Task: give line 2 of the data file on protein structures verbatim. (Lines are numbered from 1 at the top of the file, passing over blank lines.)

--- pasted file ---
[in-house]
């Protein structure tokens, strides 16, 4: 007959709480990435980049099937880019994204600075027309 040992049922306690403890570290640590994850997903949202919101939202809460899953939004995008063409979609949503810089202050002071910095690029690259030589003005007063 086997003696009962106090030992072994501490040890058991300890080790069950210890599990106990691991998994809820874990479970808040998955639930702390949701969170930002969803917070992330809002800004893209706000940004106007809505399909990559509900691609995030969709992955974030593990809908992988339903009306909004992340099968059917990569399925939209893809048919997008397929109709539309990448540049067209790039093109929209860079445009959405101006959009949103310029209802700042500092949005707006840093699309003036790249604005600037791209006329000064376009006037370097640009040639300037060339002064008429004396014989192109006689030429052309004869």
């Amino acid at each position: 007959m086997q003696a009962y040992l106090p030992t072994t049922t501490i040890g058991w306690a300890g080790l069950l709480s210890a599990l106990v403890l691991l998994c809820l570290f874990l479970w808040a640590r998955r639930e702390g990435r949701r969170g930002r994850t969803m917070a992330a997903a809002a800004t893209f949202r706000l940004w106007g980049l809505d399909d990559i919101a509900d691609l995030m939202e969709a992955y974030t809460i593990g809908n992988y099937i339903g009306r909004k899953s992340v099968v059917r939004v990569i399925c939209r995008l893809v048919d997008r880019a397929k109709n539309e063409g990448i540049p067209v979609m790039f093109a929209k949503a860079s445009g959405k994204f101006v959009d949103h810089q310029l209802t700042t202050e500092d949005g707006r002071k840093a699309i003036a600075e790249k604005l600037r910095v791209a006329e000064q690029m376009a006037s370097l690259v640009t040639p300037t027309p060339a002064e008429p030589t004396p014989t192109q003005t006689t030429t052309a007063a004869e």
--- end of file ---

């Protein structure tokens, strides 16, 4: 007959709480990435980049099937880019994204600075027309 040992049922306690403890570290640590994850997903949202919101939202809460899953939004995008063409979609949503810089202050002071910095690029690259030589003005007063 086997003696009962106090030992072994501490040890058991300890080790069950210890599990106990691991998994809820874990479970808040998955639930702390949701969170930002969803917070992330809002800004893209706000940004106007809505399909990559509900691609995030969709992955974030593990809908992988339903009306909004992340099968059917990569399925939209893809048919997008397929109709539309990448540049067209790039093109929209860079445009959405101006959009949103310029209802700042500092949005707006840093699309003036790249604005600037791209006329000064376009006037370097640009040639300037060339002064008429004396014989192109006689030429052309004869």